Building a Shed Part V

After building my scaffolding off the front of the shed, I went back to applying the roof tarp. This time it went much easier. I bought a slap hammer and slapped staples all over the place once I hammered down some button caps at the top and bottom of the roll.

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Once the one side of the shed was tarped, I moved the scaffolding over to the other side. It took me all day to get the shed tarped, but I did it safely which is all that matters.

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I went to Home Depot and bought seven packs of dimensional shingles and one pack of old style flat shingles. I used the flat shingles and laid the first row upside down and also up both sides of the roof with a 1/2″ hanging off the edge. I started on the back side of the shed because that is where the scaffolding was at the time, plus the fact that if I screwed up, it would be on the back.

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Laying the shingles was pretty straight forward. I started at the bottom laying over my upside down course. I hammered four 1 1/4″ roofing nails in each shingle making sure my shingles were staggered so that the seams of the second level didn’t run in line with the seam of the first.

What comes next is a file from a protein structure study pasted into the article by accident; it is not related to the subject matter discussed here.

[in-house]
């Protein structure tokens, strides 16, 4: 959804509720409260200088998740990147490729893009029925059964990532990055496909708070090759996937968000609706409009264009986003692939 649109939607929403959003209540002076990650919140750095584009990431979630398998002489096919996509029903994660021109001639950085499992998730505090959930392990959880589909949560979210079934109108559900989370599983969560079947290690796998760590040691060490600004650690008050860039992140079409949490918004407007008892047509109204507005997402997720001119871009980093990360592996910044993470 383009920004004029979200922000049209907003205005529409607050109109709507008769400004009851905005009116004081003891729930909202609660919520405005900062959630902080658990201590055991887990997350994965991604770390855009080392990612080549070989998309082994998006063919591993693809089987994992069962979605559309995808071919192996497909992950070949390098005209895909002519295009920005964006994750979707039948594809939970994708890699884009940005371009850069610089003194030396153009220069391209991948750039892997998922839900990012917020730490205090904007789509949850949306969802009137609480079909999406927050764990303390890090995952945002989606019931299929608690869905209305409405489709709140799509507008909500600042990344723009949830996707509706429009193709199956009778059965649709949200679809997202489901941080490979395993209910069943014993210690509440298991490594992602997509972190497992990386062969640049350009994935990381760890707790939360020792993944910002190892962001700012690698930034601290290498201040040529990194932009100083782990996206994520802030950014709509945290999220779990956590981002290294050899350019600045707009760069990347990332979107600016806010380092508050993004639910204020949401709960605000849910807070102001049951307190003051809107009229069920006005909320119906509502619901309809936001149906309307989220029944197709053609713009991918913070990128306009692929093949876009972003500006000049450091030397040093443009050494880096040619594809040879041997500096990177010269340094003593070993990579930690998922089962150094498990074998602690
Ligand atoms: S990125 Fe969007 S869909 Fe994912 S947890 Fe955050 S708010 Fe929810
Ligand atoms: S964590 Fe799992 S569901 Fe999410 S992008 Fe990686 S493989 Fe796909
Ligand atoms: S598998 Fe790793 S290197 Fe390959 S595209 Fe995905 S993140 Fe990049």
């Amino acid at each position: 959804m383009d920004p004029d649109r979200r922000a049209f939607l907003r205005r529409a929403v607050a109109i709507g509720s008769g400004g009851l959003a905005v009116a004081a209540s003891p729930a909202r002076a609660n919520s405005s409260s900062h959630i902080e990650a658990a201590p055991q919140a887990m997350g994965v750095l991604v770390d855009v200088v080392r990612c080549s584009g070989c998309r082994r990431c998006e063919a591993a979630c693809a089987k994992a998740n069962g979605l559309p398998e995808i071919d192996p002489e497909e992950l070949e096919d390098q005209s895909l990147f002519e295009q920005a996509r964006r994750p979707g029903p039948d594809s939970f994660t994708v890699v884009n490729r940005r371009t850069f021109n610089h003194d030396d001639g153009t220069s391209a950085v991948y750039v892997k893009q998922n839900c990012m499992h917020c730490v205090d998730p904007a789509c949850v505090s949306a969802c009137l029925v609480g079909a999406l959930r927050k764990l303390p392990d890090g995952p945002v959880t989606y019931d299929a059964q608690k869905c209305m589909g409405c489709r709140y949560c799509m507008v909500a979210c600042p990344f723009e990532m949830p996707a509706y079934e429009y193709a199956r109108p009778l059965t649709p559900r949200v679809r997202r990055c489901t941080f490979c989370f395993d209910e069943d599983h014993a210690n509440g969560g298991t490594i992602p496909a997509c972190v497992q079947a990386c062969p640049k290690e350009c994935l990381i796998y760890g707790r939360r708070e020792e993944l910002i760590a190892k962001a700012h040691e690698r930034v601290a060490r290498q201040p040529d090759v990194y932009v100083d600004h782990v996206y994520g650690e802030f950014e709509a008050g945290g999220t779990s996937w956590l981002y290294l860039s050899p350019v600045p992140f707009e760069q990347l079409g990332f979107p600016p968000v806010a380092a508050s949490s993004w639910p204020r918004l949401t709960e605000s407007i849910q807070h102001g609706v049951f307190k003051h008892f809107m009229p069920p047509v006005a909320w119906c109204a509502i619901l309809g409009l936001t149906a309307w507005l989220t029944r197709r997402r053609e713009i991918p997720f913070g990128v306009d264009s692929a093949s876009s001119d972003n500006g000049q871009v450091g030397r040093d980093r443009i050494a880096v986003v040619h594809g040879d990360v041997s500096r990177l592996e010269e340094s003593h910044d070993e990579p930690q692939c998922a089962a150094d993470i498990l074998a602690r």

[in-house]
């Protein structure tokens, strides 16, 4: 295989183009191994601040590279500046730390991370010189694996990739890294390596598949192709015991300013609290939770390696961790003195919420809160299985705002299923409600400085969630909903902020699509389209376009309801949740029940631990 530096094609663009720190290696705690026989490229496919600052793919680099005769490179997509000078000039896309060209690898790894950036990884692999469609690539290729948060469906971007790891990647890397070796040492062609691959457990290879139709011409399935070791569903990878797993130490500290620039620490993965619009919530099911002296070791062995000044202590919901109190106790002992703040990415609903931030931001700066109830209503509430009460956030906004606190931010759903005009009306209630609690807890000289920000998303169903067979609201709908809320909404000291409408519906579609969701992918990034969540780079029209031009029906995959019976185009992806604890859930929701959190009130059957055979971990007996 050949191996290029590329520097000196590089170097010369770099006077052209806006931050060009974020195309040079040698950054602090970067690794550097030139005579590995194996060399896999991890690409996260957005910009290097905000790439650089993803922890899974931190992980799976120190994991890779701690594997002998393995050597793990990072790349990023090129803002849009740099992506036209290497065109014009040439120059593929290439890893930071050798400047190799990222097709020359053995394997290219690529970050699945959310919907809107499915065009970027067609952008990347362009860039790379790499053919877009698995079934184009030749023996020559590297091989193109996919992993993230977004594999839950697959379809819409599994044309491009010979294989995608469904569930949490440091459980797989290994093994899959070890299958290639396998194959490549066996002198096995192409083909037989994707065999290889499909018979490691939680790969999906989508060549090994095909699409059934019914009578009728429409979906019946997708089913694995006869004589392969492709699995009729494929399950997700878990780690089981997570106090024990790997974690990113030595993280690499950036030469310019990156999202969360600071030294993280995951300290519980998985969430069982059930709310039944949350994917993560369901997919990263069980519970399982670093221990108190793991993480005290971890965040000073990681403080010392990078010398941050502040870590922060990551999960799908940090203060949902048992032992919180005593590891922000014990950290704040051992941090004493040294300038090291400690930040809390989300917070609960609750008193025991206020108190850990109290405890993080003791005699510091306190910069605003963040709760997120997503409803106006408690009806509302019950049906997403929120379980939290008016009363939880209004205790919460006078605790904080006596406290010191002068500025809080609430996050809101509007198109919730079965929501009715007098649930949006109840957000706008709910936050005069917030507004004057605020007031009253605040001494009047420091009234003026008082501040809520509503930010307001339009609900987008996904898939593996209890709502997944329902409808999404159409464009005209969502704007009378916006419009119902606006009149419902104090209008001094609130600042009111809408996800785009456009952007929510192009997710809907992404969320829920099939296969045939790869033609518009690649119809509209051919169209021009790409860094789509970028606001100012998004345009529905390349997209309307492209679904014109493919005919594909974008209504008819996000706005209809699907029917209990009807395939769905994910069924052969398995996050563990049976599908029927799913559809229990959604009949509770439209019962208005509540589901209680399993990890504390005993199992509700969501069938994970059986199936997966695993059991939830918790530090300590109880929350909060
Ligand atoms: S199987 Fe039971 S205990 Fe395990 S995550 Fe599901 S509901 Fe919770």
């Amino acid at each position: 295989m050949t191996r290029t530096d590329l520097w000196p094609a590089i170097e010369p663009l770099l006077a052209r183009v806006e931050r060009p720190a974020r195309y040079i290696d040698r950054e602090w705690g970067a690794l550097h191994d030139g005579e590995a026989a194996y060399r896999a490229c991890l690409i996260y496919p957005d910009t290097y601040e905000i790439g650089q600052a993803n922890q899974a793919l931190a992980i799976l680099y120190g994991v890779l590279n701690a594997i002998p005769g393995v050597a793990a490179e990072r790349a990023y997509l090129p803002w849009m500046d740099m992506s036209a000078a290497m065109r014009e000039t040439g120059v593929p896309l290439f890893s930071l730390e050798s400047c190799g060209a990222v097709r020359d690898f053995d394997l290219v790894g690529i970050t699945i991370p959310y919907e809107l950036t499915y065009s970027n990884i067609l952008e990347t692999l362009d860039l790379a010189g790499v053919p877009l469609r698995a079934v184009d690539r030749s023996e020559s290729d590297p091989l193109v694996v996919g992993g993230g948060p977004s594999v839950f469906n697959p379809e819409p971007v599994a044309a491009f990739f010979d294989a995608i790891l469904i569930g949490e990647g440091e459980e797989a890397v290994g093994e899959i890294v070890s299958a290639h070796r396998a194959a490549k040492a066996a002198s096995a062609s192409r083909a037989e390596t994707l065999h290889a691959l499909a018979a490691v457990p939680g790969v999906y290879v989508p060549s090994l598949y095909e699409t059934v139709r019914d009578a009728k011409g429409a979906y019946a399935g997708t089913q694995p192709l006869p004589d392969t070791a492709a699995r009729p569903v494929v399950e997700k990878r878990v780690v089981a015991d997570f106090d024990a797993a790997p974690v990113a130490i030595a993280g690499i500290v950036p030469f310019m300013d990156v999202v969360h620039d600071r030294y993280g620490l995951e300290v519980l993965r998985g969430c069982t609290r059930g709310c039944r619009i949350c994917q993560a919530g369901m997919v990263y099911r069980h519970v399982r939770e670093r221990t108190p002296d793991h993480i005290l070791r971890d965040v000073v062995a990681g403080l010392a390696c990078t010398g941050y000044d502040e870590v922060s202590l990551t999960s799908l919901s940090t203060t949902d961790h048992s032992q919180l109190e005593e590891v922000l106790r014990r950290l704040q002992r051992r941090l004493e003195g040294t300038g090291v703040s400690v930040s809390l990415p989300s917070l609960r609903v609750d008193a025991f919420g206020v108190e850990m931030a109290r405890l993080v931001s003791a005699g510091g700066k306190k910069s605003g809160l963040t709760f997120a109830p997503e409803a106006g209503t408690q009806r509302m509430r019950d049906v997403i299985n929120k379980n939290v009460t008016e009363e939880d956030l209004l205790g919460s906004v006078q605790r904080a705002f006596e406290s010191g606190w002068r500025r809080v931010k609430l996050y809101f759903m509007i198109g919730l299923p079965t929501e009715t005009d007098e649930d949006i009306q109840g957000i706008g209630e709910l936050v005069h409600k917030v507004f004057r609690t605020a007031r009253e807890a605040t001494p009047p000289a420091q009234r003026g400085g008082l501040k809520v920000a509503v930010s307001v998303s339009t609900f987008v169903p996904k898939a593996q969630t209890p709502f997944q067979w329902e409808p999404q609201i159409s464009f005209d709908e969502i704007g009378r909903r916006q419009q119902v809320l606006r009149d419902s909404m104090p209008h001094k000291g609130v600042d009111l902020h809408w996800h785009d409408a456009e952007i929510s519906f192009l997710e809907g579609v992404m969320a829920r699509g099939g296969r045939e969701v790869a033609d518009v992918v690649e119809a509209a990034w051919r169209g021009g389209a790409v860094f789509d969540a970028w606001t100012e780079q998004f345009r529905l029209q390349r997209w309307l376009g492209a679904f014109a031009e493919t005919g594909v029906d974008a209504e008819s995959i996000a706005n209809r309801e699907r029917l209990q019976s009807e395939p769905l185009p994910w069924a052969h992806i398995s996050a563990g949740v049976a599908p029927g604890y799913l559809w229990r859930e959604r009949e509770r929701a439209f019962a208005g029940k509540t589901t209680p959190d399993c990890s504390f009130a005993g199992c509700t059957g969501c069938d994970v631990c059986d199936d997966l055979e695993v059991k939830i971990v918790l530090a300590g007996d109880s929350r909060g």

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Every  few rows I would snap a chalk line to make sure my shingles were running straight.

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It took all day, but I finished shingling the roof. All I needed to do was the ridge vent.

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By this time I was so tired, I stayed focused on getting the job done and didn’t bother going inside, grabbing my cell phone to snap some pictures of laying the ridge vent. I finished up the roof by cutting through the top of the shingles with a utility knife, laying down the ridge vent, and shingling over top of it.

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This is the ridge vent from inside the shed. This will allow all the hot air inside the shed to  escape.

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The final shingle on the ridge vent was hammered down with 2″ roof nails and covered with roof cement.

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The next day, I went up the ladder to cut off the excess roofing shingles on the right side of the shed with my utility knife. Because I laid down my starter course first with the ordinary flat shingles that over hung 1/2″, it was easy to trim up the dimensional shingles flush to them.

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It’s all fun and games until the roof leaks. A few days later it started to rain. I went out to see how everything was holding up. Thankfully, there were no leaks and the water shed from the roof quite nice.

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4 Replies to “Building a Shed Part V”

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